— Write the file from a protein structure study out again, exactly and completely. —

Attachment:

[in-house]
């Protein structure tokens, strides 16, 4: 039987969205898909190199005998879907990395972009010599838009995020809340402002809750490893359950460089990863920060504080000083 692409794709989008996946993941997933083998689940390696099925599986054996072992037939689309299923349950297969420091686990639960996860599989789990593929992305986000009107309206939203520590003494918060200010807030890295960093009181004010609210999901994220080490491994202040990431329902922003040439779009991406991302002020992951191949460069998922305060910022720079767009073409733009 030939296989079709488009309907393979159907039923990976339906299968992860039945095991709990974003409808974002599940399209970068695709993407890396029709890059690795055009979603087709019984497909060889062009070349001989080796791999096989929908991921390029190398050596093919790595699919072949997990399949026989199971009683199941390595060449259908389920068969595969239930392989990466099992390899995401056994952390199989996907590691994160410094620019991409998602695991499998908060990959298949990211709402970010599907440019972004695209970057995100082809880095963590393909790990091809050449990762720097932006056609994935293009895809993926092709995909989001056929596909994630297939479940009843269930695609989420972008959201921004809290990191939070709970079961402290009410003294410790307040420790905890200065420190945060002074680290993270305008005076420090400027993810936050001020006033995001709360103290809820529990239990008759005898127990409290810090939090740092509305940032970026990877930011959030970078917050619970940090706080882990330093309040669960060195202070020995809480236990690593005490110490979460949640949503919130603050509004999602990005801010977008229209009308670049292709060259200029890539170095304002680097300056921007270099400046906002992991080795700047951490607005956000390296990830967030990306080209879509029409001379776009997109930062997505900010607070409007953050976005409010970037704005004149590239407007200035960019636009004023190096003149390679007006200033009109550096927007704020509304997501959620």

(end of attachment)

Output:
[in-house]
């Protein structure tokens, strides 16, 4: 039987969205898909190199005998879907990395972009010599838009995020809340402002809750490893359950460089990863920060504080000083 692409794709989008996946993941997933083998689940390696099925599986054996072992037939689309299923349950297969420091686990639960996860599989789990593929992305986000009107309206939203520590003494918060200010807030890295960093009181004010609210999901994220080490491994202040990431329902922003040439779009991406991302002020992951191949460069998922305060910022720079767009073409733009 030939296989079709488009309907393979159907039923990976339906299968992860039945095991709990974003409808974002599940399209970068695709993407890396029709890059690795055009979603087709019984497909060889062009070349001989080796791999096989929908991921390029190398050596093919790595699919072949997990399949026989199971009683199941390595060449259908389920068969595969239930392989990466099992390899995401056994952390199989996907590691994160410094620019991409998602695991499998908060990959298949990211709402970010599907440019972004695209970057995100082809880095963590393909790990091809050449990762720097932006056609994935293009895809993926092709995909989001056929596909994630297939479940009843269930695609989420972008959201921004809290990191939070709970079961402290009410003294410790307040420790905890200065420190945060002074680290993270305008005076420090400027993810936050001020006033995001709360103290809820529990239990008759005898127990409290810090939090740092509305940032970026990877930011959030970078917050619970940090706080882990330093309040669960060195202070020995809480236990690593005490110490979460949640949503919130603050509004999602990005801010977008229209009308670049292709060259200029890539170095304002680097300056921007270099400046906002992991080795700047951490607005956000390296990830967030990306080209879509029409001379776009997109930062997505900010607070409007953050976005409010970037704005004149590239407007200035960019636009004023190096003149390679007006200033009109550096927007704020509304997501959620």